I read with interest that several mobile telecoms companies are applying for money broker licenses, and I hear that a couple of them are planning to expand their “value-add” payment services to include more and more
As we know, there are lots of premium rate services available, used for telephone phone-ins (for example premium rate support, or tv shows), specific content (for those of you who play Mafia Wars on Facebook, you know what I am referring to), and more. Some of these are paid for by calling a premium rate number, others are paid for by receving texts from a premium rate line. Phone companies quite like the money from these services, but don’t like the fact that there is an extremely high rate of chargebacks, customer complaints, and so on. Regulation of all this premium rate stuff is performed by PhonepayPlus, formerly known as ICSTIS.
In recent years, mobile telcos have tried to get away from the idea of this billing method, and are moving to services such as Pay4it – this tries to make a bit more sense of it all by putting charges on your phone bill as discrete items, rather than a sequence of rather high-priced text messages.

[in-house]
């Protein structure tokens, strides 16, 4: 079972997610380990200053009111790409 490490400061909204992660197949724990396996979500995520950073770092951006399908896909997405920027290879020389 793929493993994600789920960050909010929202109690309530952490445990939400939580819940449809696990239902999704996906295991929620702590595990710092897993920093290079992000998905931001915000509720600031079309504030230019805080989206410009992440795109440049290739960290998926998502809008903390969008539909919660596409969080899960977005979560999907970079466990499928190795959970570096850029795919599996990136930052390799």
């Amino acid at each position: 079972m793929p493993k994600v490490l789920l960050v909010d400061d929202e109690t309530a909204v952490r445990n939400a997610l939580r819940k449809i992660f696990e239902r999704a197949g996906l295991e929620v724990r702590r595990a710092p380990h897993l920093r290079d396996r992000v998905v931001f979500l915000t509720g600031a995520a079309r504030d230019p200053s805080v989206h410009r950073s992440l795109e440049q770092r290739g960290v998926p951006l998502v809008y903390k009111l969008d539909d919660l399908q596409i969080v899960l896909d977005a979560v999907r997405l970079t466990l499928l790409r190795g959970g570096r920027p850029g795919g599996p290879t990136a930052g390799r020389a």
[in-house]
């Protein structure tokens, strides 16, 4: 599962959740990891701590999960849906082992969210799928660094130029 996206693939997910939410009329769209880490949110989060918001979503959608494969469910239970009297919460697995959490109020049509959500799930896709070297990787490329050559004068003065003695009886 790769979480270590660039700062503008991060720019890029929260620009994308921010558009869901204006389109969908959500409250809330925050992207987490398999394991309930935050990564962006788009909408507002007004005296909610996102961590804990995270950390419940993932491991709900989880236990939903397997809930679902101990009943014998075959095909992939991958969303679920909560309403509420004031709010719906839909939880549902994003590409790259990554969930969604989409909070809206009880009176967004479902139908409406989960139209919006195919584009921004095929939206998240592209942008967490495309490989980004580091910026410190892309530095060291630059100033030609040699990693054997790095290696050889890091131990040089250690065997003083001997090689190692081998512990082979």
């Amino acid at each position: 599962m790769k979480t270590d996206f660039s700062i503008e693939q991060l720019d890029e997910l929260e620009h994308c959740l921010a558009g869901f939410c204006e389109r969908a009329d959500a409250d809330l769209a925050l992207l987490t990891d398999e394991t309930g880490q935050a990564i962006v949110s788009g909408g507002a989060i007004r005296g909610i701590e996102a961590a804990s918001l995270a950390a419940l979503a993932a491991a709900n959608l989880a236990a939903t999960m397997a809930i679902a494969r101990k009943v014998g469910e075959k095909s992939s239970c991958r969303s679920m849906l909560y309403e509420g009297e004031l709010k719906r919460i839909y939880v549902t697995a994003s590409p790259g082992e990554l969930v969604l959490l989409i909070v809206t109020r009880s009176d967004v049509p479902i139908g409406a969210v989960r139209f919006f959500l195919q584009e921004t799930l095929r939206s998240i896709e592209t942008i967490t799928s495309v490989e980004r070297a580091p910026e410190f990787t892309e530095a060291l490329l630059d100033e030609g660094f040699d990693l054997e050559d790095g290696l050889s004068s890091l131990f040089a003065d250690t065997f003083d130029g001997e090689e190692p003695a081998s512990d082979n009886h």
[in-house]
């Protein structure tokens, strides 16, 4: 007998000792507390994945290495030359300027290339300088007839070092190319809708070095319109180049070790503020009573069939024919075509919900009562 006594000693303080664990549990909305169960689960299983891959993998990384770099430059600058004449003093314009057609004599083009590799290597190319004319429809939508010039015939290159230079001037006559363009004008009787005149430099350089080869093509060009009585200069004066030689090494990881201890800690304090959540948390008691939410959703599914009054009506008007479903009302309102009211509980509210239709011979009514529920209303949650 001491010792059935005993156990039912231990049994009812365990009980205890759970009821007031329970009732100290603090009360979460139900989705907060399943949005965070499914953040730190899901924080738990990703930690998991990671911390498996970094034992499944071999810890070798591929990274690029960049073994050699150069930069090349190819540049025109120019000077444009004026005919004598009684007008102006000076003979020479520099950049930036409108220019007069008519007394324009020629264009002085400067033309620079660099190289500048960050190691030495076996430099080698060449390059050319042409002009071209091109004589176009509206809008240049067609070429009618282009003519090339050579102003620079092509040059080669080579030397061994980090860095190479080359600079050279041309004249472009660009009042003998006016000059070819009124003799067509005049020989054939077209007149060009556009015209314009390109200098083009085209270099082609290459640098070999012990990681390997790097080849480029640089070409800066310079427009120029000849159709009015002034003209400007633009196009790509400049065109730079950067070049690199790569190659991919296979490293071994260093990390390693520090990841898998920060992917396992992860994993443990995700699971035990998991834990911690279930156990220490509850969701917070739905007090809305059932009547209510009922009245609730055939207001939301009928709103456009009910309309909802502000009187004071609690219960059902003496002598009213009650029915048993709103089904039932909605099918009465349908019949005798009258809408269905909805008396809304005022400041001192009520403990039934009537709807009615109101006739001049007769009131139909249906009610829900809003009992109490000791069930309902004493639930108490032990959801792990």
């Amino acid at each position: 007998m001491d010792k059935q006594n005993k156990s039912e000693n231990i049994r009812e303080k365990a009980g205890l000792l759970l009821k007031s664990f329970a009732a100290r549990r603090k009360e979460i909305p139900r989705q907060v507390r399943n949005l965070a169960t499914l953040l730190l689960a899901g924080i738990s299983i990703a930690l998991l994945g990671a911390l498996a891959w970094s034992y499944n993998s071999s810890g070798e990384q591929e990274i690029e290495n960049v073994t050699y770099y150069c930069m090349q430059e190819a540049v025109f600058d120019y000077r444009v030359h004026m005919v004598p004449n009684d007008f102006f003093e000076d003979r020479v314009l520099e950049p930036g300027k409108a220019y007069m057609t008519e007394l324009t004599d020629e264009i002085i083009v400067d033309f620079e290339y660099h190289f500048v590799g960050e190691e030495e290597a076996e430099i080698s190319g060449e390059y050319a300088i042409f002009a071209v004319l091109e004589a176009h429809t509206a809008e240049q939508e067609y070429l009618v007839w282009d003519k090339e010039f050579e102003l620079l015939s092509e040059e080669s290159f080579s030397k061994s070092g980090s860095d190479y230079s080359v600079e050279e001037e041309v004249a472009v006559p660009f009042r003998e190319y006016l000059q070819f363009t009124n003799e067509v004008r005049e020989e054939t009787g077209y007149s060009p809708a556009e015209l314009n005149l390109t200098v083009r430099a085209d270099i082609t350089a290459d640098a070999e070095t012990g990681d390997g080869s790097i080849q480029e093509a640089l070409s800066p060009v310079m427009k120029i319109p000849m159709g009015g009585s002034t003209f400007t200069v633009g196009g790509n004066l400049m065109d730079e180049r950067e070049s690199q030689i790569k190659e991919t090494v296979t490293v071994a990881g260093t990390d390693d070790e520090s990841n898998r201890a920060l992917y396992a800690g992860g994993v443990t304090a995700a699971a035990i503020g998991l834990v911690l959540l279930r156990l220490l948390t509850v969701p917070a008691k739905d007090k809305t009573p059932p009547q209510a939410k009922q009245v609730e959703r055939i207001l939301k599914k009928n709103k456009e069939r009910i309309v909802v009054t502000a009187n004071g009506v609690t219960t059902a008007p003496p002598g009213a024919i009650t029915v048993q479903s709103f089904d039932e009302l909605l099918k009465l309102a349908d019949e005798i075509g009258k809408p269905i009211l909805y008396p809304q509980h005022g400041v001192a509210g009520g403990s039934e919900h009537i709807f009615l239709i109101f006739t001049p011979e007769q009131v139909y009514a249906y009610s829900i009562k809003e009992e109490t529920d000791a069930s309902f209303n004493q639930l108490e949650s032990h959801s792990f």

Now apparently an idea has been floated around that instead of using my VISA card to pay for a purchase at say, Amazon, I can use my mobile phone. Sounds good, I just enter my mobile phone number and respond “yes” to the confirmation message and my latest XBOX game is winging its way to me.
There are two tensions at work here. For my phone number to be useful, I want as many people as possible to know it and if they need to call me, they can (its at the top of the page, for example). For a payment purchase, I would like to give my card number to the merchant, and then for them to forget it (or at least, store a token that is not recoverable but that they can use next time I want to make a purchase). In fact, PCI DSS is all about making sure that merchants don’t just chuck card numbers into a database.
How will phone companies handle chargebacks? How will they control the use of a phone number when effectively, anyone can have it? What happens when scammers just pick phone numbers that are unallocated (as they do right now with premium rate text fraud)?
I watch… with interest.